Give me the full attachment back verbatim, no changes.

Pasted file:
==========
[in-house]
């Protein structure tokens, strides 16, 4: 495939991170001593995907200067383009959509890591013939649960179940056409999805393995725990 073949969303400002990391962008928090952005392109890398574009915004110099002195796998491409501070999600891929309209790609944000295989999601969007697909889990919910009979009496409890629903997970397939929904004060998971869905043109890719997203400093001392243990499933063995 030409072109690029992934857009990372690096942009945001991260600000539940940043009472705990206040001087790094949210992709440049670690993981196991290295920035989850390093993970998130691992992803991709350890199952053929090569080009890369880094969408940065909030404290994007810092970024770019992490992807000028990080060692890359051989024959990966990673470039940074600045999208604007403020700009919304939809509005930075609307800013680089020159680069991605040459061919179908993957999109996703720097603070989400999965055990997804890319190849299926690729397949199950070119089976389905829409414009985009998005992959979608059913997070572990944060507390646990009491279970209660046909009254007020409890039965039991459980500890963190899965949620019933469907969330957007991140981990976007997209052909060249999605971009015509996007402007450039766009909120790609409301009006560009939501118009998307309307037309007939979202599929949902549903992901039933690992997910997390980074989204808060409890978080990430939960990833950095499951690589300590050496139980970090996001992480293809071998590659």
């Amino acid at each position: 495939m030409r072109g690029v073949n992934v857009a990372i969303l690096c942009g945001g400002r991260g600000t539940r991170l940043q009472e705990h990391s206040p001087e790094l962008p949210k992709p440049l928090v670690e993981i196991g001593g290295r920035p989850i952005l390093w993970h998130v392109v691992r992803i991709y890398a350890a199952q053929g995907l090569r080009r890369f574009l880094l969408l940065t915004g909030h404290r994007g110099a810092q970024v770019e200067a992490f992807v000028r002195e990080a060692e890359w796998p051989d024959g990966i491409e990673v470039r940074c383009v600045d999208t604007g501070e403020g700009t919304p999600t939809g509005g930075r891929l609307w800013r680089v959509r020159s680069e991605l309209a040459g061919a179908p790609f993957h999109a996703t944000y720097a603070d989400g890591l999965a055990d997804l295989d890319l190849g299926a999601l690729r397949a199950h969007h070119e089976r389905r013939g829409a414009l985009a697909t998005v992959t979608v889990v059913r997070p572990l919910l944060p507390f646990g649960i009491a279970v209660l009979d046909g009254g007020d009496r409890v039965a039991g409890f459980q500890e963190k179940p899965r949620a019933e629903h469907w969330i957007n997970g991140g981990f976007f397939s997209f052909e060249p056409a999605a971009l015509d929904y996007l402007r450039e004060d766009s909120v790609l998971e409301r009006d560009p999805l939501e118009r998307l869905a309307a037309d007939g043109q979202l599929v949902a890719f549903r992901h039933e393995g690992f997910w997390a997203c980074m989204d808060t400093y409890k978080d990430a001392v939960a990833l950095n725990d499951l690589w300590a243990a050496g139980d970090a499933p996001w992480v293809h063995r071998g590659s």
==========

[in-house]
């Protein structure tokens, strides 16, 4: 495939991170001593995907200067383009959509890591013939649960179940056409999805393995725990 073949969303400002990391962008928090952005392109890398574009915004110099002195796998491409501070999600891929309209790609944000295989999601969007697909889990919910009979009496409890629903997970397939929904004060998971869905043109890719997203400093001392243990499933063995 030409072109690029992934857009990372690096942009945001991260600000539940940043009472705990206040001087790094949210992709440049670690993981196991290295920035989850390093993970998130691992992803991709350890199952053929090569080009890369880094969408940065909030404290994007810092970024770019992490992807000028990080060692890359051989024959990966990673470039940074600045999208604007403020700009919304939809509005930075609307800013680089020159680069991605040459061919179908993957999109996703720097603070989400999965055990997804890319190849299926690729397949199950070119089976389905829409414009985009998005992959979608059913997070572990944060507390646990009491279970209660046909009254007020409890039965039991459980500890963190899965949620019933469907969330957007991140981990976007997209052909060249999605971009015509996007402007450039766009909120790609409301009006560009939501118009998307309307037309007939979202599929949902549903992901039933690992997910997390980074989204808060409890978080990430939960990833950095499951690589300590050496139980970090996001992480293809071998590659």
């Amino acid at each position: 495939m030409r072109g690029v073949n992934v857009a990372i969303l690096c942009g945001g400002r991260g600000t539940r991170l940043q009472e705990h990391s206040p001087e790094l962008p949210k992709p440049l928090v670690e993981i196991g001593g290295r920035p989850i952005l390093w993970h998130v392109v691992r992803i991709y890398a350890a199952q053929g995907l090569r080009r890369f574009l880094l969408l940065t915004g909030h404290r994007g110099a810092q970024v770019e200067a992490f992807v000028r002195e990080a060692e890359w796998p051989d024959g990966i491409e990673v470039r940074c383009v600045d999208t604007g501070e403020g700009t919304p999600t939809g509005g930075r891929l609307w800013r680089v959509r020159s680069e991605l309209a040459g061919a179908p790609f993957h999109a996703t944000y720097a603070d989400g890591l999965a055990d997804l295989d890319l190849g299926a999601l690729r397949a199950h969007h070119e089976r389905r013939g829409a414009l985009a697909t998005v992959t979608v889990v059913r997070p572990l919910l944060p507390f646990g649960i009491a279970v209660l009979d046909g009254g007020d009496r409890v039965a039991g409890f459980q500890e963190k179940p899965r949620a019933e629903h469907w969330i957007n997970g991140g981990f976007f397939s997209f052909e060249p056409a999605a971009l015509d929904y996007l402007r450039e004060d766009s909120v790609l998971e409301r009006d560009p999805l939501e118009r998307l869905a309307a037309d007939g043109q979202l599929v949902a890719f549903r992901h039933e393995g690992f997910w997390a997203c980074m989204d808060t400093y409890k978080d990430a001392v939960a990833l950095n725990d499951l690589w300590a243990a050496g139980d970090a499933p996001w992480v293809h063995r071998g590659s």